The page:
What this year’s survey results show is our next generation of workers are all too aware of this rapidly growing problem, and very few believe they will be immune to the consequences when they fi nish their secondary or tertiary education.

    These fi ndings again underscore the importance of providing young people with the opportunity to have a voice, and for that voice to be heard.

    As a leading community organisation, Mission Australia is focused on standing together with Australians in need, until they can stand for themselves. We want to support our young people to gain independence and lead productive, fulfi lling lives.

    The annual Mission Australia Youth Survey taps into the minds of young people across the country, providing unique insight into their aspirations and concerns for the future. The survey continues to provide a valuable refl ection on political and social issues confronting the nation, through the eyes of young Australians.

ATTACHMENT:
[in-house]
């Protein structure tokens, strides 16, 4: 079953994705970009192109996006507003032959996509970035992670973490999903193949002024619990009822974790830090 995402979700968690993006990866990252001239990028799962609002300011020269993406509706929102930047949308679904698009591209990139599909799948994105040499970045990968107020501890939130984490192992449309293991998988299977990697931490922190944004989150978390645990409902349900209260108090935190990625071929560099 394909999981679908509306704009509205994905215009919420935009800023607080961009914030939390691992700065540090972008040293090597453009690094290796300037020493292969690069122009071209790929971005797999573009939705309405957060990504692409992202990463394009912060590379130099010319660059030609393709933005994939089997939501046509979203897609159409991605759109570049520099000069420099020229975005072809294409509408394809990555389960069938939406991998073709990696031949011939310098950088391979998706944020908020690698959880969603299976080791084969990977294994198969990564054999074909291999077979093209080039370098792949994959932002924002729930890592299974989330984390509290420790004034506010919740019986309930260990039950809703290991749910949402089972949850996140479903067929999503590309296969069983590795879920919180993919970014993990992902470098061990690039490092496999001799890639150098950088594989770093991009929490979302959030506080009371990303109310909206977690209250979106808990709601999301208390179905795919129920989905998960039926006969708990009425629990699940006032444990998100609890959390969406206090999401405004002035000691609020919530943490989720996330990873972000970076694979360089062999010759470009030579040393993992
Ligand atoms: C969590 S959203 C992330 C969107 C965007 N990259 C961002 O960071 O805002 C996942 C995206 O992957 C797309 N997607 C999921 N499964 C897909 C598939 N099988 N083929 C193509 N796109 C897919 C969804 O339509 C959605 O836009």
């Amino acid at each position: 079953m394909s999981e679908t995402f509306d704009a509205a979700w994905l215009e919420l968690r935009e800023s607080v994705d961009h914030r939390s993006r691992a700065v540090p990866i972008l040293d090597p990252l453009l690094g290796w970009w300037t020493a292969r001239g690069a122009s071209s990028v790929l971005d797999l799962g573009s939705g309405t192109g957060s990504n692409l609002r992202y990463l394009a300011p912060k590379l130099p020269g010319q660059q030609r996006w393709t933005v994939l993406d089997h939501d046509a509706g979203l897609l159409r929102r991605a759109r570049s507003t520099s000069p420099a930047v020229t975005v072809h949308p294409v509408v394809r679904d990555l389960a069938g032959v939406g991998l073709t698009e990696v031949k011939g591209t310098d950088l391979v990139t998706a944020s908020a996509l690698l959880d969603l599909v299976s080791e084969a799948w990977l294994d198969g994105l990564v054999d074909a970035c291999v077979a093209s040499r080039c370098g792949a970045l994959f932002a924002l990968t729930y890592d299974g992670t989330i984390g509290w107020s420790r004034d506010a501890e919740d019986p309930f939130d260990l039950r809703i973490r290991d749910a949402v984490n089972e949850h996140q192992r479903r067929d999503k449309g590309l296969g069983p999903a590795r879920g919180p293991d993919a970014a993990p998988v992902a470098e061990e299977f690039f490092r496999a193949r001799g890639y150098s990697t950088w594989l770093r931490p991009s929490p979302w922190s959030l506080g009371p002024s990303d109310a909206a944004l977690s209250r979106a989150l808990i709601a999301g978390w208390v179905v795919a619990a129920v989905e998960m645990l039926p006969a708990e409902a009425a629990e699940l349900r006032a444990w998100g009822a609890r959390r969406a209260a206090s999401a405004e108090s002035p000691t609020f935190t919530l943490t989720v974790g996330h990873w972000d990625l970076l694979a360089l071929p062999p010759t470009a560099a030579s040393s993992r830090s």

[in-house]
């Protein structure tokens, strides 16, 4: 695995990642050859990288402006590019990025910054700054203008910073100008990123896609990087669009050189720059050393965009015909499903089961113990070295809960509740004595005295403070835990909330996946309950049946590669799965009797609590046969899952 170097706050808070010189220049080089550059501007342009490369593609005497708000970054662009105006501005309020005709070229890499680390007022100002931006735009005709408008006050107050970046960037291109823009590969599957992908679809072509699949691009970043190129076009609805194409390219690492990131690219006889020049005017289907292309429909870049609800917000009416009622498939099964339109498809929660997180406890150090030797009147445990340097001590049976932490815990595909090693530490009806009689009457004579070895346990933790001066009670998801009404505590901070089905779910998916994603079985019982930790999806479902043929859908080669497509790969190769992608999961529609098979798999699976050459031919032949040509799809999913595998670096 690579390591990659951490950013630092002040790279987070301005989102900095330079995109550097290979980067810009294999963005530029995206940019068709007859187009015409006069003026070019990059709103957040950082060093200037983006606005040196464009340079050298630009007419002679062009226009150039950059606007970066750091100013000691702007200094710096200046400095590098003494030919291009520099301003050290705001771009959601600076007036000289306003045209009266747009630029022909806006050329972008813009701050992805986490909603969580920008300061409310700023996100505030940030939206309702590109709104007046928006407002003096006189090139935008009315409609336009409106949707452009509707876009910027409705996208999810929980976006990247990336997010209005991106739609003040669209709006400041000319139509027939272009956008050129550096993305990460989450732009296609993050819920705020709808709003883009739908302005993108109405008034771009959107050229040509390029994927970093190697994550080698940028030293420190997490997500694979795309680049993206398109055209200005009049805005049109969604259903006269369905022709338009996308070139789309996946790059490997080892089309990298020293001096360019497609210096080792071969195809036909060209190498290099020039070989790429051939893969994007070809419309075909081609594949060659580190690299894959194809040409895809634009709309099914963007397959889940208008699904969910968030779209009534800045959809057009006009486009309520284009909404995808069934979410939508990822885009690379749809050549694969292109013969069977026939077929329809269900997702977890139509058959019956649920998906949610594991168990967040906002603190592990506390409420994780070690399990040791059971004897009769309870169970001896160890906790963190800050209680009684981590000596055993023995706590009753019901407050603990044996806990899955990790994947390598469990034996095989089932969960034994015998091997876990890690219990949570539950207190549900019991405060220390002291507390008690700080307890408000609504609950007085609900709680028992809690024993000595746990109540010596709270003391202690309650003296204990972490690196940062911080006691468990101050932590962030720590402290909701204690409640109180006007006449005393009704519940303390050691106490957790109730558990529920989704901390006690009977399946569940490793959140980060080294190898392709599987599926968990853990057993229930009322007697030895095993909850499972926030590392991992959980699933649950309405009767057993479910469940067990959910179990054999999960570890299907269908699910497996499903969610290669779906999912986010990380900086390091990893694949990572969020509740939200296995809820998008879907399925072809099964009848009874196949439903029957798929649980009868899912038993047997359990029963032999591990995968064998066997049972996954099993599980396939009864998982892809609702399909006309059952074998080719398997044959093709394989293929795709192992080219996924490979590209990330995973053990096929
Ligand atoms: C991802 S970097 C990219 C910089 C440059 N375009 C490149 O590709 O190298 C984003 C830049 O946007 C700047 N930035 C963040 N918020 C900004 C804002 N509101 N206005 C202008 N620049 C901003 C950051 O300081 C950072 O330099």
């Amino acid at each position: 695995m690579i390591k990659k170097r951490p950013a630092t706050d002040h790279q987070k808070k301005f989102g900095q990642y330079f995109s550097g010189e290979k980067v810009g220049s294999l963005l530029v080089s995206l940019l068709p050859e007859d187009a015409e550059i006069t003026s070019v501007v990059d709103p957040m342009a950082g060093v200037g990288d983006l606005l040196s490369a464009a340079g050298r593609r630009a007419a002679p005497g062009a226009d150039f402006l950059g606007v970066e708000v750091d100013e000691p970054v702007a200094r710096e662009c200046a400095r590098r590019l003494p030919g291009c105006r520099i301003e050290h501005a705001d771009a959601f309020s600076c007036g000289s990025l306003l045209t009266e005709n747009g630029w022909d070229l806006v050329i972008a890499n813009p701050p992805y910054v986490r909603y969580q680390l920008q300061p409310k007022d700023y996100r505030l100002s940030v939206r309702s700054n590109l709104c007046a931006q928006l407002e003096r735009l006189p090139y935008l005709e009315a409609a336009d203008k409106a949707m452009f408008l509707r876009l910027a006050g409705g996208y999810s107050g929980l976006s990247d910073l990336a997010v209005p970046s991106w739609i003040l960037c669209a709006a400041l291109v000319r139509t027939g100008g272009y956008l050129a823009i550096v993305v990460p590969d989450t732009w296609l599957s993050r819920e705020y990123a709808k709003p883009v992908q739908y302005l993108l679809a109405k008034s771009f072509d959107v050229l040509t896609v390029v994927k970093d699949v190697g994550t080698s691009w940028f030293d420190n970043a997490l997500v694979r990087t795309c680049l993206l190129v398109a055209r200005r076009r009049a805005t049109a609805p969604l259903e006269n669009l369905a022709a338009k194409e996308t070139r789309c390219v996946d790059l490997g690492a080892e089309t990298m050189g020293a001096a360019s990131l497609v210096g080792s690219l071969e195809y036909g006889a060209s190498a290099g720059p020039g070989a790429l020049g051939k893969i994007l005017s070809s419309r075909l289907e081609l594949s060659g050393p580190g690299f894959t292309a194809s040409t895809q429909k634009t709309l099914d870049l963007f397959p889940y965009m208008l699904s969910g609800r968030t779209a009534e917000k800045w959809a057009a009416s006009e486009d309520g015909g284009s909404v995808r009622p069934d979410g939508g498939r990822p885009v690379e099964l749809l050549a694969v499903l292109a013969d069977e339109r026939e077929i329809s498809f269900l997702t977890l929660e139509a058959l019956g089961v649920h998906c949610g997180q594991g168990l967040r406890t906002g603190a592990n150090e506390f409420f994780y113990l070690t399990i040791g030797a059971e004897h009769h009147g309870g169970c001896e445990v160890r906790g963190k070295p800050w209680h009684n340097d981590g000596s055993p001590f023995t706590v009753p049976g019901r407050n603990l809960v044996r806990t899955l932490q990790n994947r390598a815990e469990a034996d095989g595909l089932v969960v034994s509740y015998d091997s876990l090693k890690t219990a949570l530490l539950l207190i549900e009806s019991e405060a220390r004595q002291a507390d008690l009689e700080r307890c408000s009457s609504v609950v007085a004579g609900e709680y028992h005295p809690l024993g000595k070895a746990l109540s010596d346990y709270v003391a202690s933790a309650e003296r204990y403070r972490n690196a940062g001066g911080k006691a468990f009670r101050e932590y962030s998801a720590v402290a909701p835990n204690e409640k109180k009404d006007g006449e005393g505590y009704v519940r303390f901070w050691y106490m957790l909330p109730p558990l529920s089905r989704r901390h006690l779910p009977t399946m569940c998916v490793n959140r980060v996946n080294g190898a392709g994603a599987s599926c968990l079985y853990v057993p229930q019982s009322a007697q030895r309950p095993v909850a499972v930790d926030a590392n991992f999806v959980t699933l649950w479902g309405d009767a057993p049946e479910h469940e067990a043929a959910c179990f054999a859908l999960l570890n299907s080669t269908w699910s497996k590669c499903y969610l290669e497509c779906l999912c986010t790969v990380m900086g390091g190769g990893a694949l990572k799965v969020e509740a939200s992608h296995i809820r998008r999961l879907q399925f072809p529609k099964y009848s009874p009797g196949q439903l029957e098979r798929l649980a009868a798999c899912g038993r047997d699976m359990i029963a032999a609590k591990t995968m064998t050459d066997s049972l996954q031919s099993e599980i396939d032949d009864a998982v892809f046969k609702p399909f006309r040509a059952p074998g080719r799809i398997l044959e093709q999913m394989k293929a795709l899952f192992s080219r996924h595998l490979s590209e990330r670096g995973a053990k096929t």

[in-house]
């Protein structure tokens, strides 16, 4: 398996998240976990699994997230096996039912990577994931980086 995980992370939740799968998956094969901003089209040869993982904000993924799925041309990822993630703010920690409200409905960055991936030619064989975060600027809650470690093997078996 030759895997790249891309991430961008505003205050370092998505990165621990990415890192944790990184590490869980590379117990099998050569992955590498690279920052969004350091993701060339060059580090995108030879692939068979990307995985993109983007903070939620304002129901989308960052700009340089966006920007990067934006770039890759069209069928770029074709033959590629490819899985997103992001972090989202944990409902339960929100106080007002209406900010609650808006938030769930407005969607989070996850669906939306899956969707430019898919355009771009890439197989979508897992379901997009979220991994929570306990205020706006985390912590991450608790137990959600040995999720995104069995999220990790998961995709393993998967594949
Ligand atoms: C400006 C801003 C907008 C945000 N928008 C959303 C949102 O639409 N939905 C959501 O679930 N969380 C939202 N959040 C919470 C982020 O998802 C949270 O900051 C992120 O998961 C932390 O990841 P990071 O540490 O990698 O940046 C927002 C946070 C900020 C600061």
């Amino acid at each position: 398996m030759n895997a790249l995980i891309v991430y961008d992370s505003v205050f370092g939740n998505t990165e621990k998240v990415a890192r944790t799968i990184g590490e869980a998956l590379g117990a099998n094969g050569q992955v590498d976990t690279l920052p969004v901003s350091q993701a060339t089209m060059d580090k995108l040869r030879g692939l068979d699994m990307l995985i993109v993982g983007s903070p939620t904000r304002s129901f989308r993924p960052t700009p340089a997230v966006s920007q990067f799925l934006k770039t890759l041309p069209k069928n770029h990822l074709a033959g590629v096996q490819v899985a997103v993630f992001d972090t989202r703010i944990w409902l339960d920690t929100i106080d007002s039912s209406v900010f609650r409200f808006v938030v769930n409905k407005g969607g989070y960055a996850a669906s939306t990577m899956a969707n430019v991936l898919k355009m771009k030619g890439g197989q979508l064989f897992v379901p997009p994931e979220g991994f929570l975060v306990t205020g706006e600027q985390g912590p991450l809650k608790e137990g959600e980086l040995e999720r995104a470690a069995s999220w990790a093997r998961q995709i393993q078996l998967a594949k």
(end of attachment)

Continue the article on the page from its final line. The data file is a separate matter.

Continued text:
Thankfully, there is still much optimism among young Australians, with the majority of those surveyed expressing a positive outlook about the future in general.

    If we take this opportunity to listen to their voices and act on their concerns, there remains great hope for the future of our country and the next generation of Australians who will lead it.

    Toby Hall

    Mission Australia CEO

  • Youth Survey 20132

    Our hope is that the Youth Survey 2013 will be an invaluable resource for you in developing solutions and uncovering new possibilities for every young Australian.

    Foreword Mission Australia’s Youth Survey 2013

    For over a decade Mission Australia has committed to discovering what concerns young people on a personal and national level, what they value and where they turn for help. The annual Youth Survey report presents the collective voice of the youth of Australia, providing a glimpse into the future, a refl ection of our past and insights into what we need to consider today. For the future, it uncovers the concerns that lie beneath the surface of our nation’s greatest resource, our youth.

    For the present, it provides up-to-date research that informs practice and infl uences government policies needed now.

    For the past, it is an opportunity for us to celebrate our triumphs and to learn from our past failings.